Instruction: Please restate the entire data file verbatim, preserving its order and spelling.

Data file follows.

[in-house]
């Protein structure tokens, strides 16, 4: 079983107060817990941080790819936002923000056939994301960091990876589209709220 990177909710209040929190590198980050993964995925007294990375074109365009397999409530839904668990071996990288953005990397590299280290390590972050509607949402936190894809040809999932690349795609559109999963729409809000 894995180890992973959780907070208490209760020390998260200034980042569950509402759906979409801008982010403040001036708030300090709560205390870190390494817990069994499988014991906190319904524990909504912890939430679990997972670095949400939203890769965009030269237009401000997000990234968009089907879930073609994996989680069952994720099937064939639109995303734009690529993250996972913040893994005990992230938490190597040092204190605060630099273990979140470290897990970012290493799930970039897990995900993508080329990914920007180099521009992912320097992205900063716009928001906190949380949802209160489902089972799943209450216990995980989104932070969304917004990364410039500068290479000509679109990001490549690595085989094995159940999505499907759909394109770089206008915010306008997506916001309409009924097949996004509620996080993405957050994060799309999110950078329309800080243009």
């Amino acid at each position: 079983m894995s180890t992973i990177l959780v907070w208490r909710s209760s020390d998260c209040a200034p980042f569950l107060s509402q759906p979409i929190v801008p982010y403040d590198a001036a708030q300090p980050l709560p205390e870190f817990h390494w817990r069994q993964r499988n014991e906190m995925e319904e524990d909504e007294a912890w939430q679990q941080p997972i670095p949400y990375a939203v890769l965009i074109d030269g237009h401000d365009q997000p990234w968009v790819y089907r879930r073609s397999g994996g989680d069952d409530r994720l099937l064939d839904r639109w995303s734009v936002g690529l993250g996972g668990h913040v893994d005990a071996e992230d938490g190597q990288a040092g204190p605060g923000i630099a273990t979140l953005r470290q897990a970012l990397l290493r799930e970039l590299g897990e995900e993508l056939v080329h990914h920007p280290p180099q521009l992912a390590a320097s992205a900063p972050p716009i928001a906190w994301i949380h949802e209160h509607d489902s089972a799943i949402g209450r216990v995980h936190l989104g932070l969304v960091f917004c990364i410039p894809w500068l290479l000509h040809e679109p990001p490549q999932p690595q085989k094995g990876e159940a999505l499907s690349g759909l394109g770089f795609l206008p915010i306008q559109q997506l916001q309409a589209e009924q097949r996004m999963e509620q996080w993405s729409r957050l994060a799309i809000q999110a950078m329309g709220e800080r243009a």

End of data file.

[in-house]
């Protein structure tokens, strides 16, 4: 079983107060817990941080790819936002923000056939994301960091990876589209709220 990177909710209040929190590198980050993964995925007294990375074109365009397999409530839904668990071996990288953005990397590299280290390590972050509607949402936190894809040809999932690349795609559109999963729409809000 894995180890992973959780907070208490209760020390998260200034980042569950509402759906979409801008982010403040001036708030300090709560205390870190390494817990069994499988014991906190319904524990909504912890939430679990997972670095949400939203890769965009030269237009401000997000990234968009089907879930073609994996989680069952994720099937064939639109995303734009690529993250996972913040893994005990992230938490190597040092204190605060630099273990979140470290897990970012290493799930970039897990995900993508080329990914920007180099521009992912320097992205900063716009928001906190949380949802209160489902089972799943209450216990995980989104932070969304917004990364410039500068290479000509679109990001490549690595085989094995159940999505499907759909394109770089206008915010306008997506916001309409009924097949996004509620996080993405957050994060799309999110950078329309800080243009």
């Amino acid at each position: 079983m894995s180890t992973i990177l959780v907070w208490r909710s209760s020390d998260c209040a200034p980042f569950l107060s509402q759906p979409i929190v801008p982010y403040d590198a001036a708030q300090p980050l709560p205390e870190f817990h390494w817990r069994q993964r499988n014991e906190m995925e319904e524990d909504e007294a912890w939430q679990q941080p997972i670095p949400y990375a939203v890769l965009i074109d030269g237009h401000d365009q997000p990234w968009v790819y089907r879930r073609s397999g994996g989680d069952d409530r994720l099937l064939d839904r639109w995303s734009v936002g690529l993250g996972g668990h913040v893994d005990a071996e992230d938490g190597q990288a040092g204190p605060g923000i630099a273990t979140l953005r470290q897990a970012l990397l290493r799930e970039l590299g897990e995900e993508l056939v080329h990914h920007p280290p180099q521009l992912a390590a320097s992205a900063p972050p716009i928001a906190w994301i949380h949802e209160h509607d489902s089972a799943i949402g209450r216990v995980h936190l989104g932070l969304v960091f917004c990364i410039p894809w500068l290479l000509h040809e679109p990001p490549q999932p690595q085989k094995g990876e159940a999505l499907s690349g759909l394109g770089f795609l206008p915010i306008q559109q997506l916001q309409a589209e009924q097949r996004m999963e509620q996080w993405s729409r957050l994060a799309i809000q999110a950078m329309g709220e800080r243009a």